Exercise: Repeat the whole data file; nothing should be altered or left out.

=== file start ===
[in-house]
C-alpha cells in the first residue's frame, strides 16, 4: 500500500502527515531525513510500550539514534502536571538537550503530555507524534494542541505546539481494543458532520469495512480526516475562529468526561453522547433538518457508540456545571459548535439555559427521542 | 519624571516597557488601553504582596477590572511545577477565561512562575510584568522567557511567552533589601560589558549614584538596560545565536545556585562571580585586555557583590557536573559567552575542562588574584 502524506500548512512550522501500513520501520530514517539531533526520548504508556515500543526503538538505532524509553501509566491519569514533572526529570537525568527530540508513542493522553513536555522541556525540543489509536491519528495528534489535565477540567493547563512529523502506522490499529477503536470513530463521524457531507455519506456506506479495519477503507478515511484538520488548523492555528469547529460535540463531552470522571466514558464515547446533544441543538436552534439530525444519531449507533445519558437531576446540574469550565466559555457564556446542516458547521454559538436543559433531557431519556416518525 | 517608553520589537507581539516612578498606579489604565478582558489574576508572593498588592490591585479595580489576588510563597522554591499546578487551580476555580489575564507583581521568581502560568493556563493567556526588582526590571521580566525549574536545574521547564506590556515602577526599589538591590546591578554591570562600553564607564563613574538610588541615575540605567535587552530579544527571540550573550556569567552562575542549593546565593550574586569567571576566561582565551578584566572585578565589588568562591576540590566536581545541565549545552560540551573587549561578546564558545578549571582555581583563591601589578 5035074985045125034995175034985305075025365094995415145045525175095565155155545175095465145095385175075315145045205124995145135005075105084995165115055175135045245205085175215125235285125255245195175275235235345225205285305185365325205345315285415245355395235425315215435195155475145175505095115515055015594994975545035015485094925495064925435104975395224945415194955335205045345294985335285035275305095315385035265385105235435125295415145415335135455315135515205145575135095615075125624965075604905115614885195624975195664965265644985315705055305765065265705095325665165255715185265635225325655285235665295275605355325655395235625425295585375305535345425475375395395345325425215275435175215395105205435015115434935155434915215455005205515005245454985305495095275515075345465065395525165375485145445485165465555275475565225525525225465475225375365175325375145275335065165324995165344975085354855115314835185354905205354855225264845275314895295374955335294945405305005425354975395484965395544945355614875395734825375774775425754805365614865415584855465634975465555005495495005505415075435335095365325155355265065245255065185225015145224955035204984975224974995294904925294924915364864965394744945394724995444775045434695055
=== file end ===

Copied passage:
[in-house]
C-alpha cells in the first residue's frame, strides 16, 4: 500500500502527515531525513510500550539514534502536571538537550503530555507524534494542541505546539481494543458532520469495512480526516475562529468526561453522547433538518457508540456545571459548535439555559427521542 | 519624571516597557488601553504582596477590572511545577477565561512562575510584568522567557511567552533589601560589558549614584538596560545565536545556585562571580585586555557583590557536573559567552575542562588574584 502524506500548512512550522501500513520501520530514517539531533526520548504508556515500543526503538538505532524509553501509566491519569514533572526529570537525568527530540508513542493522553513536555522541556525540543489509536491519528495528534489535565477540567493547563512529523502506522490499529477503536470513530463521524457531507455519506456506506479495519477503507478515511484538520488548523492555528469547529460535540463531552470522571466514558464515547446533544441543538436552534439530525444519531449507533445519558437531576446540574469550565466559555457564556446542516458547521454559538436543559433531557431519556416518525 | 517608553520589537507581539516612578498606579489604565478582558489574576508572593498588592490591585479595580489576588510563597522554591499546578487551580476555580489575564507583581521568581502560568493556563493567556526588582526590571521580566525549574536545574521547564506590556515602577526599589538591590546591578554591570562600553564607564563613574538610588541615575540605567535587552530579544527571540550573550556569567552562575542549593546565593550574586569567571576566561582565551578584566572585578565589588568562591576540590566536581545541565549545552560540551573587549561578546564558545578549571582555581583563591601589578 5035074985045125034995175034985305075025365094995415145045525175095565155155545175095465145095385175075315145045205124995145135005075105084995165115055175135045245205085175215125235285125255245195175275235235345225205285305185365325205345315285415245355395235425315215435195155475145175505095115515055015594994975545035015485094925495064925435104975395224945415194955335205045345294985335285035275305095315385035265385105235435125295415145415335135455315135515205145575135095615075125624965075604905115614885195624975195664965265644985315705055305765065265705095325665165255715185265635225325655285235665295275605355325655395235625425295585375305535345425475375395395345325425215275435175215395105205435015115434935155434915215455005205515005245454985305495095275515075345465065395525165375485145445485165465555275475565225525525225465475225375365175325375145275335065165324995165344975085354855115314835185354905205354855225264845275314895295374955335294945405305005425354975395484965395544945355614875395734825375774775425754805365614865415584855465634975465555005495495005505415075435335095365325155355265065245255065185225015145224955035204984975224974995294904925294924915364864965394744945394724995444775045434695055